Inspired by the remarkable efforts of KidsRights’ International Children’s Peace Prize Winners, the program informs, inspires and motivates students to become changmakers for children’s rights.

KidsRights Children’s Rights Curriculum was developed in conjunction with Rock Your World, a highly regarded and utilized comprehensive social action curriculum that helps students have a positive impact on a human rights issue about which they care most.

In keeping with KidsRights mission and vision, the lessons included here focus specifically on children’s rights. They introduce students to children’s rights issues as defined by the UN Convention on the Rights of Child, inspire students to take positive action in their community and globally,  and provide them with unique tools – like the KidsRights Index & Reports – and skills needed to become informed changemakers.

The lessons can be used as either standalone or subject-integrated curriculum for the classroom, and with formal after school programs focused on Service Learning, Community Service, and Social Justice activities.

Get started:

What are Children’s Rights?
Lesson 1: Introduction to the Convention on the Rights of the Child (CRC)
Lesson 2: Visual Interpretations of the CRC
Lesson 3: Opening your Eyes and Ears to Children’s Rights Issues

Finding an issue of interest:
Lesson 4: Finding Inspiration and Motivation in Children’s Peace Prize Winners
Lesson 5: Searching for Your Spark: Using Research-Based Data Part 1
Lesson 6: Searching for Your Spark: Using Research-Based Data Part 2

Become Aware and Informed: 
To be effective changemakers, students need to be knowledgeable about their issue of interest. These Rock Your World lessons guide students through the process of becoming aware and informed.


Take Action:

Once students have completed the foundational lessons, they will be ready to become changemakers who inspire, inform, engage and mobilize toward action.

Since there are many ways to address an issue, it is important that students are clear about what they want and are able to achieve. For example, some students might want to raise awareness about an issue where children’s rights are being violated, while others might want to wage a campaign in support of an issue, while still others might want to advocate for change.  The following lessons refer to these various options:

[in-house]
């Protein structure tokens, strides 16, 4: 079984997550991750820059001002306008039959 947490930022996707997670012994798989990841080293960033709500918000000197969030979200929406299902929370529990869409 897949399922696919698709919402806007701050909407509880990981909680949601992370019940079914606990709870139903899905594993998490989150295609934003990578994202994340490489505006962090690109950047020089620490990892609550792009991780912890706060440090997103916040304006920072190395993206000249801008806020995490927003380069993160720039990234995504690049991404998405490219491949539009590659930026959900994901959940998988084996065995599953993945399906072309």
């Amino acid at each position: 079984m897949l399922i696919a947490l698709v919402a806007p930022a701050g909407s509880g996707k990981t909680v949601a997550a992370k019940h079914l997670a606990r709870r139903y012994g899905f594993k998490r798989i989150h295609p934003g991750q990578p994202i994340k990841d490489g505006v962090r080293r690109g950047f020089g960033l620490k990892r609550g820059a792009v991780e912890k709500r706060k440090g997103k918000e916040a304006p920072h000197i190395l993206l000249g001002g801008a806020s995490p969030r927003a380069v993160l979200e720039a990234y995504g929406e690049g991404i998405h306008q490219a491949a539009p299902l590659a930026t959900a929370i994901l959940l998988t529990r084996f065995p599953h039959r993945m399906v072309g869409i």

If your students want to raise awareness in your community about a children’s issue, possible projects might include:

If your students want to engage others in a fundraising campaign, the following lesson will be useful:

If your students want to lobby for social change, some possible projects include:



Taking time for reflection is an important part of learning. After students have taken action, it will be helpful for them to take time to reflect. 

The reflection process can be as simple as answering a few questions such as:

  • What have I learned about children’s rights, taking action and myself?
  • What have I learned about being aware and informed?
  • What was the most rewarding part of the process?
  • What was the most challenging part of the process?
  • What is next?

The goal of the KidsRights’ curriculum is  for students to:

  • learn about children’s rights and the needs of youth worldwide
  • examine the U.N. Convention of the Rights of the Child
  • become inspired by the stories of the winners of the International Children’s Peace Prize
  • learn how best to examine their own world and understand that they can take action against injustices
  • use research-based data to become informed about children’s rights in the world
  • develop themselves as changemakers

Share Student Work:

If students have created videos to promote their causes, you might want to submit these to Rock Your World and KidsRights so that they can be posted and shared with others. Songs can be submitted to the Robert F. Kennedy Human Rights/GRAMMY Museum Speak Up Sing Out songwriting contest.

KidsRights Kick Start Quotes:

Visit our Pinterest board for a curated list of KidsRights quotes to promote student thinking, writing and discussion.